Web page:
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don't work. >> we were talking about this before. off camera that he has the same resume as barack obama who was a state senator who shared an aide. you know, like one and a half aides or something like that. >> one of the things that's fascinating about this year you have three first term senators in the republican party running for the presidency and even ten years ago i think that would have been unheard of. i think president obama has changed that standard and we can all look back and decide whether or not that's a good thing. i want to go to something that steve was saying, fwhorks the democratic party earlier because i do not believe this is a centrist versus left winning contest that we have going on in this party. i believe the fundamental issue facing the democratic party is what happens after obama, what direction we go and it's less ideological and much more around a core democratic party issue and which ones you make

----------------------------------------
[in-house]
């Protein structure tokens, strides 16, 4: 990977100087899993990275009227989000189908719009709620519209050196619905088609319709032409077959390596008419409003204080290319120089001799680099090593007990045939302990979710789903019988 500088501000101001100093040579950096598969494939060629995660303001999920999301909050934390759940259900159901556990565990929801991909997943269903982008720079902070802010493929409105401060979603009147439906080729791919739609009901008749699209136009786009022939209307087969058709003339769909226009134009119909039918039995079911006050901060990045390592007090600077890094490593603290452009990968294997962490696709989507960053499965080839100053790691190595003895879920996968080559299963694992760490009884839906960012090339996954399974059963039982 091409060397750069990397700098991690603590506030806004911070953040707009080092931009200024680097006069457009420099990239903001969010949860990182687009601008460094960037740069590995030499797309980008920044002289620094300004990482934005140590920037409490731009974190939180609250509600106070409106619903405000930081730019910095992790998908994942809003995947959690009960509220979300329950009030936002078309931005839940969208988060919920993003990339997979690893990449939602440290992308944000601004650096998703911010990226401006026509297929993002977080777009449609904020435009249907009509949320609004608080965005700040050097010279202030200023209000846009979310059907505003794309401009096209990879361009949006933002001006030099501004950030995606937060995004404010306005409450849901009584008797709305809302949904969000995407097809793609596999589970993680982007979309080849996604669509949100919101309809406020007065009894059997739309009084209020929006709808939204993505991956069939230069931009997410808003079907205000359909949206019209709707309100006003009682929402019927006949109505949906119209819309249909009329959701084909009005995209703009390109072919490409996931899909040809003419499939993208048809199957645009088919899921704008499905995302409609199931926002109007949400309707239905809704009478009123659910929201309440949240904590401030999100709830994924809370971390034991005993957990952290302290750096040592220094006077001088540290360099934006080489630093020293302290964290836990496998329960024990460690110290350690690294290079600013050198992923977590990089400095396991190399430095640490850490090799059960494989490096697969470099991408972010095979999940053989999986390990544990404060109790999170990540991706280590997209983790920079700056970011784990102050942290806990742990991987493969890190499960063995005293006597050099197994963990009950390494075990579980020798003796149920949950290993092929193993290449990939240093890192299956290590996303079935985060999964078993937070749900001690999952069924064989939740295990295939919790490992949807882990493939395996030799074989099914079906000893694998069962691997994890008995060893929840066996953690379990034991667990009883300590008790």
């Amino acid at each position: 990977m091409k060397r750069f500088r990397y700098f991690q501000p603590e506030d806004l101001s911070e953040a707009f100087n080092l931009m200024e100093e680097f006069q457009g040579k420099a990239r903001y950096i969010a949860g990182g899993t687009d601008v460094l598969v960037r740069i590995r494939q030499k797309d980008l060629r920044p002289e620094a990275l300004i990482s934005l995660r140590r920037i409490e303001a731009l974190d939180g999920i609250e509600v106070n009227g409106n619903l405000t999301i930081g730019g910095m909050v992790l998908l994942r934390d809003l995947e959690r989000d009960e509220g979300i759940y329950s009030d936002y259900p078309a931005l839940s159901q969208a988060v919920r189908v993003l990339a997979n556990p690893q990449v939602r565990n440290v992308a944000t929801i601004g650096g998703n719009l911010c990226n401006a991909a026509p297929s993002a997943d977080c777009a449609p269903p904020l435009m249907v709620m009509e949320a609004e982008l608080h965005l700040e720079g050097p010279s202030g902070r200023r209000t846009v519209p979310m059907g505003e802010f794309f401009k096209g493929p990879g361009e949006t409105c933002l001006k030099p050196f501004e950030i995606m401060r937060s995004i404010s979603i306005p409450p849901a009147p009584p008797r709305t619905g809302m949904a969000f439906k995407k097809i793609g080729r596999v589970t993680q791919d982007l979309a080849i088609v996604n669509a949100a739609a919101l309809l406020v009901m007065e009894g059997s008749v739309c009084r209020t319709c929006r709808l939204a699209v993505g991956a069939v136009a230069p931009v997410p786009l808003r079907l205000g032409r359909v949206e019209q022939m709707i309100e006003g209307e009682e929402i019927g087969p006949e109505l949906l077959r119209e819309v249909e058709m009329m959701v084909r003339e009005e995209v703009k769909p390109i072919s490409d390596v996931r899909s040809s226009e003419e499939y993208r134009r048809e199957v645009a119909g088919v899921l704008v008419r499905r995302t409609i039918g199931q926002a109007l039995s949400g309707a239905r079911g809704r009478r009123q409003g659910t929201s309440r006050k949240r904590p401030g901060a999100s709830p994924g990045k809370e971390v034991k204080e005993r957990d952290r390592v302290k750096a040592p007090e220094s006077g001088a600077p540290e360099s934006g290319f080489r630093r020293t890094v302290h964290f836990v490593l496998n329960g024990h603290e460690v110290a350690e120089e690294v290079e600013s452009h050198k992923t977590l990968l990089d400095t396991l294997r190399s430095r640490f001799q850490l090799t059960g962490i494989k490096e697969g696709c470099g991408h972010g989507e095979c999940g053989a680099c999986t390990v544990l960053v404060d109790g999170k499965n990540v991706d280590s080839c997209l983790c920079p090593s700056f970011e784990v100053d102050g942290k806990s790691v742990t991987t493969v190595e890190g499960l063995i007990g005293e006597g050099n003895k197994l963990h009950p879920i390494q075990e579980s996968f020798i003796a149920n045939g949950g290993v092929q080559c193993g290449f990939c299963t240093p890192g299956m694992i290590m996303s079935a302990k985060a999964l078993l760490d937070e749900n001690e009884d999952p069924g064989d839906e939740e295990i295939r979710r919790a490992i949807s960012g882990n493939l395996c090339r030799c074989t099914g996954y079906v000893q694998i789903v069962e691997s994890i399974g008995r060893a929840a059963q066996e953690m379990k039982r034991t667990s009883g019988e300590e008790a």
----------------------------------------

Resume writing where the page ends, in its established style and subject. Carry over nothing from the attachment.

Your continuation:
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priorities. >> it seems overwhelmingly ideological. >> i think that hillary clinton has consistently throughout her career really positioned herself as somebody fighting for middle class. her husband did in 1992. >> no doubt the clintons are a centrist and bernie sanders is proud to be a socialist. >> here's the issue to watch. the transpacific partnership. watch how the candidates in both parties come out on this free trade agreement. because free trade agreements or popular in washington, they are popular amongst centrists of both parties and they are not popular at all among the real left of the democratic party and among the outsiders in the republican party. >> hillary clinton wouldn't tell us where she stood on the free trade pact. she wouldn't tell us where she